Do 401(k) service providers show favoritism towards their own mutual funds when setting investment menus?
This is the question that three researchers – Clemens Sialm, Irina Stefanescu and Veronika Pool – sought to answer in a new paper published in the Journal of Finance.
The short answer, according to the paper, is that setting a 401(k) menu is not a purely meritocratic process: plan sponsors are influenced by service providers to include propriety funds on menus, and poor-performing affiliated funds are less likely to be removed from menus. These under-performing funds then continue to perform poorly.
The authors find that affiliated funds are less likely to be removed from investment menus than unaffiliated funds regardless of past performance; but the disparity widens for the poorest-performing affiliated funds. From the paper:
The figures show that affiliated funds are less likely to be deleted from a 401(k) plan than unaffiliated funds regardless of past performance. More importantly, the difference in deletion rates widens significantly for poorly performing funds. For example, funds in the lowest performance decile in Panel A have a probability of deletion of 25.5% for unaffiliated funds but of only 13.7% for affiliated funds. Indeed, the deletion rate of affiliated funds in the lowest performance decile is lower than the deletion rates of affiliated funds in deciles two through four.
Overall, the difference in deletion rates between affiliated and unaffiliated funds is statistically significant for the nine lowest performance deciles.
The researchers bring up a solid rebuttal to their own thesis: what if service providers aren’t simply displaying favoritism; what if providers actually have more favorable, superior information on their own funds?
So, the authors investigated:
While our evidence on favoritism is consistent with adverse incentives, plan sponsors and service providers may also have superior information about the affiliated funds. It is therefore possible that they show a preference for these funds not because they are necessarily biased toward them, but rather due to favorable information that they possess about these funds. To investigate this possibility, we examine future fund performance. For instance, if, despite lackluster past performance, the decision to keep poorly performing affiliated funds on the menu is information-driven, then these funds should perform better in the future. We find that this is not the case: affiliated funds that rank poorly based on past performance but are not deleted from the menu do not perform well in the subsequent year. We estimate that, on average, they underperform by approximately 3.96% annually on a risk- and style-adjusted basis. These results suggest that the menu bias we document in this paper has important implications for employees’ income in retirement.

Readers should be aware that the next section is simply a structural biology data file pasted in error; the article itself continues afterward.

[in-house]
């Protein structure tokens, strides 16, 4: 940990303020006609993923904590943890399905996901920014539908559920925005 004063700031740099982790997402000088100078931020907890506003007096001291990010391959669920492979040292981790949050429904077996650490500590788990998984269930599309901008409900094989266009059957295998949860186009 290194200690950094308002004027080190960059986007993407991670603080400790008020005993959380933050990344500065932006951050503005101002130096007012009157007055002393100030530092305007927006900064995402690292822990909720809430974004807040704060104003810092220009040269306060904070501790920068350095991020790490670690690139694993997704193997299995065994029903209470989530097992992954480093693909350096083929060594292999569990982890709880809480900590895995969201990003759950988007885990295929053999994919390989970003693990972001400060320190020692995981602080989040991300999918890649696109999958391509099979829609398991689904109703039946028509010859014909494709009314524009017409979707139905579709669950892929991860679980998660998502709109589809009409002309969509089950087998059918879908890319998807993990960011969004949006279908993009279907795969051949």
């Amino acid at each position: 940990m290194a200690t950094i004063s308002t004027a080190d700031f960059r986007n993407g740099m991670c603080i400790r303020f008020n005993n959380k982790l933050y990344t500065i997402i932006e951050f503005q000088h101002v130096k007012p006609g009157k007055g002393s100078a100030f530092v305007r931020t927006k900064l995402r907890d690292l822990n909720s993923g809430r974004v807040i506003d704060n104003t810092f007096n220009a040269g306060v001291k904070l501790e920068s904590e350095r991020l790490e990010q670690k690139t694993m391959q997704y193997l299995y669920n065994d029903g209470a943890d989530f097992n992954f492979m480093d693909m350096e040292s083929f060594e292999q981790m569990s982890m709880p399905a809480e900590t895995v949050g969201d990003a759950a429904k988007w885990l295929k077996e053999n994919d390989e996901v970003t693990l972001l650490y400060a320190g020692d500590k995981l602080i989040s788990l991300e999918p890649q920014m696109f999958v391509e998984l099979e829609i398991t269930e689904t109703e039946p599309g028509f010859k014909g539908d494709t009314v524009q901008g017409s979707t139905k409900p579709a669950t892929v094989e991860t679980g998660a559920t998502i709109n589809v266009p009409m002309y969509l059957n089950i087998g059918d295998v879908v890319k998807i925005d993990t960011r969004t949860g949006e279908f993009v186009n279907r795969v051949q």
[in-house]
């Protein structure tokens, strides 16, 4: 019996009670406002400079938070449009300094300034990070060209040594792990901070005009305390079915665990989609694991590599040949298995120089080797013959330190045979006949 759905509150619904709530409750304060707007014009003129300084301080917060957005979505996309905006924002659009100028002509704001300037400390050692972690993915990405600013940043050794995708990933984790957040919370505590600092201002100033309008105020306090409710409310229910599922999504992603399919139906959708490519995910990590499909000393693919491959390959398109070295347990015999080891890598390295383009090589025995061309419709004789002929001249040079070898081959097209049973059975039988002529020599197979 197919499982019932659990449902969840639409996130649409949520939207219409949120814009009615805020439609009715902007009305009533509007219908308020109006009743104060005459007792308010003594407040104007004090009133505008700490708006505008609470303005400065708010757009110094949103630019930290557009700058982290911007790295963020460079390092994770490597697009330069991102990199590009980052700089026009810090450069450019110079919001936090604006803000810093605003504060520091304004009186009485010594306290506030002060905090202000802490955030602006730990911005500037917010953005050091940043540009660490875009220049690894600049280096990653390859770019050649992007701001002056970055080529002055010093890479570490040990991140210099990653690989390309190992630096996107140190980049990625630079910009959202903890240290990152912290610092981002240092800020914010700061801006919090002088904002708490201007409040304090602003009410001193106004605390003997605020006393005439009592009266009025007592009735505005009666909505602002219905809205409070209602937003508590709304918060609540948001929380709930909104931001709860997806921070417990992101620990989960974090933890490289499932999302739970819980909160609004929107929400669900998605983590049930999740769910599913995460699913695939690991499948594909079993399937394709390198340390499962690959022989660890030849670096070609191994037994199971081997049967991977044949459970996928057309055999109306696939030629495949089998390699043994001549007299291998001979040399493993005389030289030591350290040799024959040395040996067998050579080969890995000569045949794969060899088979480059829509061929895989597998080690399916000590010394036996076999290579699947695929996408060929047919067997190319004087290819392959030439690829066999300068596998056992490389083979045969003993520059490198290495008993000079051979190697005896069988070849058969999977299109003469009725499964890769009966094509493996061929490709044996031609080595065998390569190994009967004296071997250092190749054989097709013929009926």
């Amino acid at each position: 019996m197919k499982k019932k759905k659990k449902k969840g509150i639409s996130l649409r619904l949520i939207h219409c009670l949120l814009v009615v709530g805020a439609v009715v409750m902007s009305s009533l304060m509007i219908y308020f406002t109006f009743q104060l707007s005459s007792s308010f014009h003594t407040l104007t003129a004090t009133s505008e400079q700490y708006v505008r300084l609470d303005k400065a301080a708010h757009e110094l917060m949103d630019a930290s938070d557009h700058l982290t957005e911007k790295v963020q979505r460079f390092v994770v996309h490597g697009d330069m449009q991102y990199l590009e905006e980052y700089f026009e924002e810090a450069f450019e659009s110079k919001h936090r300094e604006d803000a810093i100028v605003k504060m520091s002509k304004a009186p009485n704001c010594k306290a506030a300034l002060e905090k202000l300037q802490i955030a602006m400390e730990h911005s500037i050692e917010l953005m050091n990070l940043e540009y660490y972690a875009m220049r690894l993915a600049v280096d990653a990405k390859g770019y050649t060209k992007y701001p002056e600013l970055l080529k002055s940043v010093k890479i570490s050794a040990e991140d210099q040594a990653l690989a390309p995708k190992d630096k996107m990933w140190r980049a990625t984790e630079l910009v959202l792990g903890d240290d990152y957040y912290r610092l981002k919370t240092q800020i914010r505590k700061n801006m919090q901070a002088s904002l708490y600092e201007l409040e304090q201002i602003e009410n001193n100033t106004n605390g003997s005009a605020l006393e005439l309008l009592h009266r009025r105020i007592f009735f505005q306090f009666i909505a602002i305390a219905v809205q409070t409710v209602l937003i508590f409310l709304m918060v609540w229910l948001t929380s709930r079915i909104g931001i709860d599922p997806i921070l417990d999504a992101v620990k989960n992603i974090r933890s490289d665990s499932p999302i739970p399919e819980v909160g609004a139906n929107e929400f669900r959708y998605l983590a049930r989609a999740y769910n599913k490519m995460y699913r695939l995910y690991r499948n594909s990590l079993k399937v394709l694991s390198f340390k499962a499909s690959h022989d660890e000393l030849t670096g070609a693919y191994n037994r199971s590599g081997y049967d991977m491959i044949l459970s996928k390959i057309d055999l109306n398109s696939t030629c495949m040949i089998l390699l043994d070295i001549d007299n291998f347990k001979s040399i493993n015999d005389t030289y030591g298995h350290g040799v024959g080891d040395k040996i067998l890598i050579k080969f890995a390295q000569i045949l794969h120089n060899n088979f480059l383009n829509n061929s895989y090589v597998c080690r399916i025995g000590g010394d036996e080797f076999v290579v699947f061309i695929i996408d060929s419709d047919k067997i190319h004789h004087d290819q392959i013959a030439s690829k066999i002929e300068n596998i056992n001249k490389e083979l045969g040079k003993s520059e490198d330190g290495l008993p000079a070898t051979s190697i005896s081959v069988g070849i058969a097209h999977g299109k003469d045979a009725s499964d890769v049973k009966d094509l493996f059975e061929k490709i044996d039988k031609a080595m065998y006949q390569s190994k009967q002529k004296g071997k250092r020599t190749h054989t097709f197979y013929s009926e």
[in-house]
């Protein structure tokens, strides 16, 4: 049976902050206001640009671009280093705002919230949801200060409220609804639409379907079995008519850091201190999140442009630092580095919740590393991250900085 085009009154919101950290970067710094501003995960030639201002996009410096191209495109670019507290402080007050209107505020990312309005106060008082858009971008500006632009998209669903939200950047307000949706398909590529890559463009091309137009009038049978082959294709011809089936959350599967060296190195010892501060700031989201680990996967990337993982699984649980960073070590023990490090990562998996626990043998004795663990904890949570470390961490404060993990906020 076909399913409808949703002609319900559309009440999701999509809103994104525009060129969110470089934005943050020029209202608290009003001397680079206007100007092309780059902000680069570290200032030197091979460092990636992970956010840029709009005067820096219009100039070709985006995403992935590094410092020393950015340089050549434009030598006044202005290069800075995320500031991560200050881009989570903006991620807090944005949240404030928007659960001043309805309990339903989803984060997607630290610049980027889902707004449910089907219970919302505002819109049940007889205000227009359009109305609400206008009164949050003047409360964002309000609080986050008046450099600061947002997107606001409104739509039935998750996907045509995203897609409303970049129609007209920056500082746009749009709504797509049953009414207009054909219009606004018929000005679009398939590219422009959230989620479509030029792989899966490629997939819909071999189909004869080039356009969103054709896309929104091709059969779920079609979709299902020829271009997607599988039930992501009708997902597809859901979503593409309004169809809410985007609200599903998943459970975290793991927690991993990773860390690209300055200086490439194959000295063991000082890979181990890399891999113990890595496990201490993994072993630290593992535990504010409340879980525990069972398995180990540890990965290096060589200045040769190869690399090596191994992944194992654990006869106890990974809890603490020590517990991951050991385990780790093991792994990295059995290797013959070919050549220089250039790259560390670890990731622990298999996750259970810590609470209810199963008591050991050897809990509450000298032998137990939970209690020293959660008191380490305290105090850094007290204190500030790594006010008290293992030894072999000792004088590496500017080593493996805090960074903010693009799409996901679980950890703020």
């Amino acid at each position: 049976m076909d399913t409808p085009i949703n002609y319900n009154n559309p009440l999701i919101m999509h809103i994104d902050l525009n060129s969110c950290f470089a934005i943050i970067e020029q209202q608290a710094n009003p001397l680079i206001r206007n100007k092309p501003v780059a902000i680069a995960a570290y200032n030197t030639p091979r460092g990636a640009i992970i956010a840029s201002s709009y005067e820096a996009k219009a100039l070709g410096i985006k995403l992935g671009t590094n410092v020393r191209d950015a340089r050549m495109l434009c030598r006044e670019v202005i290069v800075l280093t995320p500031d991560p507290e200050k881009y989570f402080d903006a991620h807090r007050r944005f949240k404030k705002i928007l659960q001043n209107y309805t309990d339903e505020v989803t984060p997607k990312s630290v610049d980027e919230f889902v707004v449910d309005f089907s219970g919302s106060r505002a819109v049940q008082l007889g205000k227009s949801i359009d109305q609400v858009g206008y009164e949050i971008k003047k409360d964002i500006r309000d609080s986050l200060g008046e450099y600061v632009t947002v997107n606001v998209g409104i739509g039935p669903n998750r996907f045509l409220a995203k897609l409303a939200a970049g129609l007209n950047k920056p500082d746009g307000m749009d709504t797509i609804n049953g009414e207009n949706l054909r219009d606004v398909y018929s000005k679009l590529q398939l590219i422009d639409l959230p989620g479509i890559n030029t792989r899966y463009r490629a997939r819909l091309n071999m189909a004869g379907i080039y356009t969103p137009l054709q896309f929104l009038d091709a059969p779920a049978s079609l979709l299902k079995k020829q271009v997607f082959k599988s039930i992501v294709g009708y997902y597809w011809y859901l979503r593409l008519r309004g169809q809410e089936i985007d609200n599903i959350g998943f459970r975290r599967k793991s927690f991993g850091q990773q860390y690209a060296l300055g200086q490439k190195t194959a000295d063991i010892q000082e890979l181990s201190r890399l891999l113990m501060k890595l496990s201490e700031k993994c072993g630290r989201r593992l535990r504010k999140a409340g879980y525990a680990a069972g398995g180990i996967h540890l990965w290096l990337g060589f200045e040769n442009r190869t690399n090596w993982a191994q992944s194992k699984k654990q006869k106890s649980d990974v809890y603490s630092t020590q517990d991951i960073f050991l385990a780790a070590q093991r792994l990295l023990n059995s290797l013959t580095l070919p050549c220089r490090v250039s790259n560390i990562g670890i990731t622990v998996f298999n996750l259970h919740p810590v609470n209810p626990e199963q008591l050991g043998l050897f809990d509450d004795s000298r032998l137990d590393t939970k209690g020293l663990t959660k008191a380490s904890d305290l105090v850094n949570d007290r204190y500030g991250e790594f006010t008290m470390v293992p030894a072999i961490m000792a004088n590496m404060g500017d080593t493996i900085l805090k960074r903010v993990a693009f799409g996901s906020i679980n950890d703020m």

The full paper – which presents its arguments in significantly more depth than presented in this post – can be read in full here.
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